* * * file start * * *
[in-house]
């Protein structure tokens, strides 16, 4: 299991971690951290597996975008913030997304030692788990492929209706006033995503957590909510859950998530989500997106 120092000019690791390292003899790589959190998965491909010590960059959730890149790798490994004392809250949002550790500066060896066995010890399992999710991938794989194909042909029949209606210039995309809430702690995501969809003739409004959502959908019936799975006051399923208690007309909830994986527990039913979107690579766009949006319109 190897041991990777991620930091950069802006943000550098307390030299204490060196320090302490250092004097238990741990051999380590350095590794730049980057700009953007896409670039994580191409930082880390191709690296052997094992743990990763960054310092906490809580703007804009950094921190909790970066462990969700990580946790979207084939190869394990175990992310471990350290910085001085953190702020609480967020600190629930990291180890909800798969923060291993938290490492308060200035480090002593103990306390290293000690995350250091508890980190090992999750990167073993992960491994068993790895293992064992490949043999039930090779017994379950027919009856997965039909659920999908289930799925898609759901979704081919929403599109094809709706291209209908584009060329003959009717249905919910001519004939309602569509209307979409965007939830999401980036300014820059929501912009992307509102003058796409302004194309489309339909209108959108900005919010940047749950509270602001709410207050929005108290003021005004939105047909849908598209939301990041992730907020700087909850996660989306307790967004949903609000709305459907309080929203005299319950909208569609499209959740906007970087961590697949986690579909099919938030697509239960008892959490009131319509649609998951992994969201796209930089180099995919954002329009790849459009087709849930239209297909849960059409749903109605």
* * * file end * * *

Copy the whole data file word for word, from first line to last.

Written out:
[in-house]
């Protein structure tokens, strides 16, 4: 299991971690951290597996975008913030997304030692788990492929209706006033995503957590909510859950998530989500997106 120092000019690791390292003899790589959190998965491909010590960059959730890149790798490994004392809250949002550790500066060896066995010890399992999710991938794989194909042909029949209606210039995309809430702690995501969809003739409004959502959908019936799975006051399923208690007309909830994986527990039913979107690579766009949006319109 190897041991990777991620930091950069802006943000550098307390030299204490060196320090302490250092004097238990741990051999380590350095590794730049980057700009953007896409670039994580191409930082880390191709690296052997094992743990990763960054310092906490809580703007804009950094921190909790970066462990969700990580946790979207084939190869394990175990992310471990350290910085001085953190702020609480967020600190629930990291180890909800798969923060291993938290490492308060200035480090002593103990306390290293000690995350250091508890980190090992999750990167073993992960491994068993790895293992064992490949043999039930090779017994379950027919009856997965039909659920999908289930799925898609759901979704081919929403599109094809709706291209209908584009060329003959009717249905919910001519004939309602569509209307979409965007939830999401980036300014820059929501912009992307509102003058796409302004194309489309339909209108959108900005919010940047749950509270602001709410207050929005108290003021005004939105047909849908598209939301990041992730907020700087909850996660989306307790967004949903609000709305459907309080929203005299319950909208569609499209959740906007970087961590697949986690579909099919938030697509239960008892959490009131319509649609998951992994969201796209930089180099995919954002329009790849459009087709849930239209297909849960059409749903109605």